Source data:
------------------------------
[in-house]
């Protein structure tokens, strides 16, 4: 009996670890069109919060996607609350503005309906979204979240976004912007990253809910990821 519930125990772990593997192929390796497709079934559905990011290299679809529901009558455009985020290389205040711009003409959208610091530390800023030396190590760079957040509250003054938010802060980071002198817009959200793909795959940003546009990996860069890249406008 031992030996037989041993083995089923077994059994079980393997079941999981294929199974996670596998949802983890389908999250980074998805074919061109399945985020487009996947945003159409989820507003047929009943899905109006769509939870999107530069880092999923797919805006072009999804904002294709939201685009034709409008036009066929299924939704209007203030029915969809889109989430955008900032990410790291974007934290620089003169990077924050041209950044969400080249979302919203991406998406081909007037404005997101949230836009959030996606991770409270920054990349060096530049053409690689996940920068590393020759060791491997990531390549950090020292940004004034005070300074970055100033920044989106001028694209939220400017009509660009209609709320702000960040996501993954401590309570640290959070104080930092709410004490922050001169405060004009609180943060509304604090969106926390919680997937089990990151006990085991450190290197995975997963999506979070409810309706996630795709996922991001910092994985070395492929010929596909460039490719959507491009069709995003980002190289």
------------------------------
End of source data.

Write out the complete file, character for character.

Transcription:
[in-house]
């Protein structure tokens, strides 16, 4: 009996670890069109919060996607609350503005309906979204979240976004912007990253809910990821 519930125990772990593997192929390796497709079934559905990011290299679809529901009558455009985020290389205040711009003409959208610091530390800023030396190590760079957040509250003054938010802060980071002198817009959200793909795959940003546009990996860069890249406008 031992030996037989041993083995089923077994059994079980393997079941999981294929199974996670596998949802983890389908999250980074998805074919061109399945985020487009996947945003159409989820507003047929009943899905109006769509939870999107530069880092999923797919805006072009999804904002294709939201685009034709409008036009066929299924939704209007203030029915969809889109989430955008900032990410790291974007934290620089003169990077924050041209950044969400080249979302919203991406998406081909007037404005997101949230836009959030996606991770409270920054990349060096530049053409690689996940920068590393020759060791491997990531390549950090020292940004004034005070300074970055100033920044989106001028694209939220400017009509660009209609709320702000960040996501993954401590309570640290959070104080930092709410004490922050001169405060004009609180943060509304604090969106926390919680997937089990990151006990085991450190290197995975997963999506979070409810309706996630795709996922991001910092994985070395492929010929596909460039490719959507491009069709995003980002190289």